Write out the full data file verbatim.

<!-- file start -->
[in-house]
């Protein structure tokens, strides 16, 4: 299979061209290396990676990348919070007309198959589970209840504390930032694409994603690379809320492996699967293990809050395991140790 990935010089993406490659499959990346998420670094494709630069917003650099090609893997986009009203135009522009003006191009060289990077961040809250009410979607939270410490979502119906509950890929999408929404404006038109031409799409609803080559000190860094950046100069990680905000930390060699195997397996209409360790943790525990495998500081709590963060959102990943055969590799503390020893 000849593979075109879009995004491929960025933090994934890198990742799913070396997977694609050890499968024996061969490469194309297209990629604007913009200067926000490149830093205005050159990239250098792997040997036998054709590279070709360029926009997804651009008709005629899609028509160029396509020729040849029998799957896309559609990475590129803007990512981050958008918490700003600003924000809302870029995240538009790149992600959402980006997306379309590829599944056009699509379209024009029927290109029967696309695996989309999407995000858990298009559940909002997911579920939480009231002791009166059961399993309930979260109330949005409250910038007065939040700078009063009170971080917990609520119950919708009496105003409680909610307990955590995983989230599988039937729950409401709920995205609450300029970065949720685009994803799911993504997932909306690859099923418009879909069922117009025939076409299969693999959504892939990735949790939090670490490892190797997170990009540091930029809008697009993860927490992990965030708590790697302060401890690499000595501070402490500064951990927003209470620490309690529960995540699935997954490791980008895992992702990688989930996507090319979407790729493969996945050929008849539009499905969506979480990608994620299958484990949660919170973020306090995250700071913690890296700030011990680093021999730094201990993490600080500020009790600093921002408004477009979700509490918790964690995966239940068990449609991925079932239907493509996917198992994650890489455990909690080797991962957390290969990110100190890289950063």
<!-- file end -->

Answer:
[in-house]
């Protein structure tokens, strides 16, 4: 299979061209290396990676990348919070007309198959589970209840504390930032694409994603690379809320492996699967293990809050395991140790 990935010089993406490659499959990346998420670094494709630069917003650099090609893997986009009203135009522009003006191009060289990077961040809250009410979607939270410490979502119906509950890929999408929404404006038109031409799409609803080559000190860094950046100069990680905000930390060699195997397996209409360790943790525990495998500081709590963060959102990943055969590799503390020893 000849593979075109879009995004491929960025933090994934890198990742799913070396997977694609050890499968024996061969490469194309297209990629604007913009200067926000490149830093205005050159990239250098792997040997036998054709590279070709360029926009997804651009008709005629899609028509160029396509020729040849029998799957896309559609990475590129803007990512981050958008918490700003600003924000809302870029995240538009790149992600959402980006997306379309590829599944056009699509379209024009029927290109029967696309695996989309999407995000858990298009559940909002997911579920939480009231002791009166059961399993309930979260109330949005409250910038007065939040700078009063009170971080917990609520119950919708009496105003409680909610307990955590995983989230599988039937729950409401709920995205609450300029970065949720685009994803799911993504997932909306690859099923418009879909069922117009025939076409299969693999959504892939990735949790939090670490490892190797997170990009540091930029809008697009993860927490992990965030708590790697302060401890690499000595501070402490500064951990927003209470620490309690529960995540699935997954490791980008895992992702990688989930996507090319979407790729493969996945050929008849539009499905969506979480990608994620299958484990949660919170973020306090995250700071913690890296700030011990680093021999730094201990993490600080500020009790600093921002408004477009979700509490918790964690995966239940068990449609991925079932239907493509996917198992994650890489455990909690080797991962957390290969990110100190890289950063």